Wednesday, June 6, 2012

Beech 35-A33 Debonair, KCN Aero Club Inc., N334Z: Accident occurred June 06, 2012 in Gardner, Kansas

http://registry.faa.gov/N334Z

NTSB Identification: CEN12LA373  
 14 CFR Part 91: General Aviation
Accident occurred Wednesday, June 06, 2012 in Gardner, KS
Probable Cause Approval Date: 11/06/2013
Aircraft: BEECH 35-A33, registration: N334Z
Injuries: 2 Uninjured.

NTSB investigators may not have traveled in support of this investigation and used data provided by various sources to prepare this aircraft accident report.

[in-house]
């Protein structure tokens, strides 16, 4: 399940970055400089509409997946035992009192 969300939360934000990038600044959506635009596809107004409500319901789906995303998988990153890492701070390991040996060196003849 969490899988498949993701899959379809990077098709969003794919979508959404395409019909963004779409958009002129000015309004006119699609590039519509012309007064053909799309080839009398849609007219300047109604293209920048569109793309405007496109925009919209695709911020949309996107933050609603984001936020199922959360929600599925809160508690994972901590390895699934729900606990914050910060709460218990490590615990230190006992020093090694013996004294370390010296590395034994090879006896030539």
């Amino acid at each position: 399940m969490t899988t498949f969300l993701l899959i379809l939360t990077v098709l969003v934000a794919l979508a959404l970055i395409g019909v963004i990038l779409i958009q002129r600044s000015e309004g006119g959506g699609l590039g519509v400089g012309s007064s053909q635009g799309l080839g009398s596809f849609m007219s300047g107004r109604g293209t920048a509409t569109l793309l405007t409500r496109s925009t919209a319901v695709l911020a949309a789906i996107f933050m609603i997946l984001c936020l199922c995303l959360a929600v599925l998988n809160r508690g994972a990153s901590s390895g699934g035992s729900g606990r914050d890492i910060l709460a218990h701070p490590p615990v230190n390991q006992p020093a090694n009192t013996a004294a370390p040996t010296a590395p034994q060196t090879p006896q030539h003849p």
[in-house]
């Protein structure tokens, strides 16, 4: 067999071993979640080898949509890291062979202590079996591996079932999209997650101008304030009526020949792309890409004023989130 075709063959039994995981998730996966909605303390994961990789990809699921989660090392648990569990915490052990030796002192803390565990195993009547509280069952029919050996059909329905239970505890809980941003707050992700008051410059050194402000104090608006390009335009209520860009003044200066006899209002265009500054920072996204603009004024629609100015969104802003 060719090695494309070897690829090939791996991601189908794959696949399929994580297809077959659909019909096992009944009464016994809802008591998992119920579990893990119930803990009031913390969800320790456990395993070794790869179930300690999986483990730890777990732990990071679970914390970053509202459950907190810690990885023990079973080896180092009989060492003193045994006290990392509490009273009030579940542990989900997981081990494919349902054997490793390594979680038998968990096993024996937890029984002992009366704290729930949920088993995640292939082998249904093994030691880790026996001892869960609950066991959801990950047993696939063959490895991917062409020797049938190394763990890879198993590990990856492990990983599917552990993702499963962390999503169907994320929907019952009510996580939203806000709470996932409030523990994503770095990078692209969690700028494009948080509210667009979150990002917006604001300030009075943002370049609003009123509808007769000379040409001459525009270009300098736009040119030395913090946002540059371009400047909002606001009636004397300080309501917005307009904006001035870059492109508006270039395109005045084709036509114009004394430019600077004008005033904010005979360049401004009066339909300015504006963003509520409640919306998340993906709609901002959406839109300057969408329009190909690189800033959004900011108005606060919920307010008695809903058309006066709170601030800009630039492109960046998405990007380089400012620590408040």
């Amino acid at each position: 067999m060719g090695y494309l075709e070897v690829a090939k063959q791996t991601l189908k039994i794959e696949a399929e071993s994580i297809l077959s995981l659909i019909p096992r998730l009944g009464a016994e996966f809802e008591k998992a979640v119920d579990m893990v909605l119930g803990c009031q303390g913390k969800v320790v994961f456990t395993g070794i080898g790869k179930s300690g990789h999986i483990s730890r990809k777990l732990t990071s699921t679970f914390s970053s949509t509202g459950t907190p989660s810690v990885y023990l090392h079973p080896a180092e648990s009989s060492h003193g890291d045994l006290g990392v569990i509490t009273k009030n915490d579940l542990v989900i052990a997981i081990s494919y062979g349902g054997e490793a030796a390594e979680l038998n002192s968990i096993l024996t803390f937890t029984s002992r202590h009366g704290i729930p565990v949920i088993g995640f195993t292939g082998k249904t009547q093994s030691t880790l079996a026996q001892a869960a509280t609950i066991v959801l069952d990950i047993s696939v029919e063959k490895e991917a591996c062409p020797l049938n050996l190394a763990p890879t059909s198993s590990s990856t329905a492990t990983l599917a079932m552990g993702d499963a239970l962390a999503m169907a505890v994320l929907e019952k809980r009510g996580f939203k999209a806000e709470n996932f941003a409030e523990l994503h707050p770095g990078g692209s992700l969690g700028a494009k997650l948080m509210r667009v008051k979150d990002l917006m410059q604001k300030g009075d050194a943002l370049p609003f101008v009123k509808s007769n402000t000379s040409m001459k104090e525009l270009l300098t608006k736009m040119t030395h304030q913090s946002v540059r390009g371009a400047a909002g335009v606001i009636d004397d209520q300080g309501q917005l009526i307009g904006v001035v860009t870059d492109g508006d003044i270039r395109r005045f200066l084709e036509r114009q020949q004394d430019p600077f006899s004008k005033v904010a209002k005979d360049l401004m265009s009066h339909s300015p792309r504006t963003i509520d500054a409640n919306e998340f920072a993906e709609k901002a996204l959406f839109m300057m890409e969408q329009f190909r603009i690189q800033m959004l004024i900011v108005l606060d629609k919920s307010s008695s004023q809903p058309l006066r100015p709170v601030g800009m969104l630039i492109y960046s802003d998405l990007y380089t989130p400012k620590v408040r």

After an uneventful local flight, the pilot landed and refueled the airplane. The pilot planned to demonstrate a soft field takeoff, departing to the south on the 3,237-foot-long grass runway. The pilot stated that when the airplane lifted off, he leveled it to accelerate in ground effect; however, the airplane did not accelerate as he expected. As the airplane continued along the runway, the pilot realized that the airplane was not going to make it over a fence near the departure end of the runway. The airplane collided with the fence and came to rest in a pasture, resulting in substantial damage to wings. Examination of the airframe and engine did not reveal any evidence of mechanical malfunction or failure that could explain the pilot's report of diminished performance during takeoff. Additionally, the pilot reported that the airplane was operating normally during the earlier flight and during preflight engine run-up just before takeoff. The pilot reported that the wind was variable out of the east at 8-10 knots. An automated weather observation recorded 3 miles from the accident site, reported the wind from 120 degrees at 6 knots at the time of the accident. The airport manager reported that the wind had been out of the south just before the accident, but after he was notified of the accident he checked the windsock again and it showed wind from the north-northeast.